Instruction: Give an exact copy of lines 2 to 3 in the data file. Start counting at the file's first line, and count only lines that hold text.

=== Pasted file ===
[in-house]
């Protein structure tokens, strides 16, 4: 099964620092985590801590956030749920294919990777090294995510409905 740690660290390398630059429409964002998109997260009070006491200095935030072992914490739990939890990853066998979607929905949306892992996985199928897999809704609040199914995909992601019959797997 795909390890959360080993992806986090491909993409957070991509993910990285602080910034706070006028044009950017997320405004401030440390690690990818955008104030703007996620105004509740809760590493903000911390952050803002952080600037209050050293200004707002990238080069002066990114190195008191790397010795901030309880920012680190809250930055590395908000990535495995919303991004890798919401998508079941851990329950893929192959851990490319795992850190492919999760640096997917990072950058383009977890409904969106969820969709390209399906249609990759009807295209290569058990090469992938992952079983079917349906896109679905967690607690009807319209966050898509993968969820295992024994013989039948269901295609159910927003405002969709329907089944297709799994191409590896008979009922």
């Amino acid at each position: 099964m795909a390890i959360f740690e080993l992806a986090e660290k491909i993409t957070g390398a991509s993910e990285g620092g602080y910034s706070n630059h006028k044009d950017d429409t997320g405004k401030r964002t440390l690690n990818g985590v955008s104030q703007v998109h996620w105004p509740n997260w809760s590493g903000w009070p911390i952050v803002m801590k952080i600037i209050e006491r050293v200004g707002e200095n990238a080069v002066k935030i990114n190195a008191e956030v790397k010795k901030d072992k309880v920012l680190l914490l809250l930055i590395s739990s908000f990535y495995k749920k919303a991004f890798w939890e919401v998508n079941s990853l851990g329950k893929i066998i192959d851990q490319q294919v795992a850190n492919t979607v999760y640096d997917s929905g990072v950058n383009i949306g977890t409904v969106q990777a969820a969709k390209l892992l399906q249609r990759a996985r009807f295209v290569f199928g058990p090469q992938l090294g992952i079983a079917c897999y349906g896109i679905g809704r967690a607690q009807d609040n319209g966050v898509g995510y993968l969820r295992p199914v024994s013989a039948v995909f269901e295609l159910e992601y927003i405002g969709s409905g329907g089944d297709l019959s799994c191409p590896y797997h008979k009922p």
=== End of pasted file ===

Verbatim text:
């Protein structure tokens, strides 16, 4: 099964620092985590801590956030749920294919990777090294995510409905 740690660290390398630059429409964002998109997260009070006491200095935030072992914490739990939890990853066998979607929905949306892992996985199928897999809704609040199914995909992601019959797997 795909390890959360080993992806986090491909993409957070991509993910990285602080910034706070006028044009950017997320405004401030440390690690990818955008104030703007996620105004509740809760590493903000911390952050803002952080600037209050050293200004707002990238080069002066990114190195008191790397010795901030309880920012680190809250930055590395908000990535495995919303991004890798919401998508079941851990329950893929192959851990490319795992850190492919999760640096997917990072950058383009977890409904969106969820969709390209399906249609990759009807295209290569058990090469992938992952079983079917349906896109679905967690607690009807319209966050898509993968969820295992024994013989039948269901295609159910927003405002969709329907089944297709799994191409590896008979009922």
């Amino acid at each position: 099964m795909a390890i959360f740690e080993l992806a986090e660290k491909i993409t957070g390398a991509s993910e990285g620092g602080y910034s706070n630059h006028k044009d950017d429409t997320g405004k401030r964002t440390l690690n990818g985590v955008s104030q703007v998109h996620w105004p509740n997260w809760s590493g903000w009070p911390i952050v803002m801590k952080i600037i209050e006491r050293v200004g707002e200095n990238a080069v002066k935030i990114n190195a008191e956030v790397k010795k901030d072992k309880v920012l680190l914490l809250l930055i590395s739990s908000f990535y495995k749920k919303a991004f890798w939890e919401v998508n079941s990853l851990g329950k893929i066998i192959d851990q490319q294919v795992a850190n492919t979607v999760y640096d997917s929905g990072v950058n383009i949306g977890t409904v969106q990777a969820a969709k390209l892992l399906q249609r990759a996985r009807f295209v290569f199928g058990p090469q992938l090294g992952i079983a079917c897999y349906g896109i679905g809704r967690a607690q009807d609040n319209g966050v898509g995510y993968l969820r295992p199914v024994s013989a039948v995909f269901e295609l159910e992601y927003i405002g969709s409905g329907g089944d297709l019959s799994c191409p590896y797997h008979k009922p």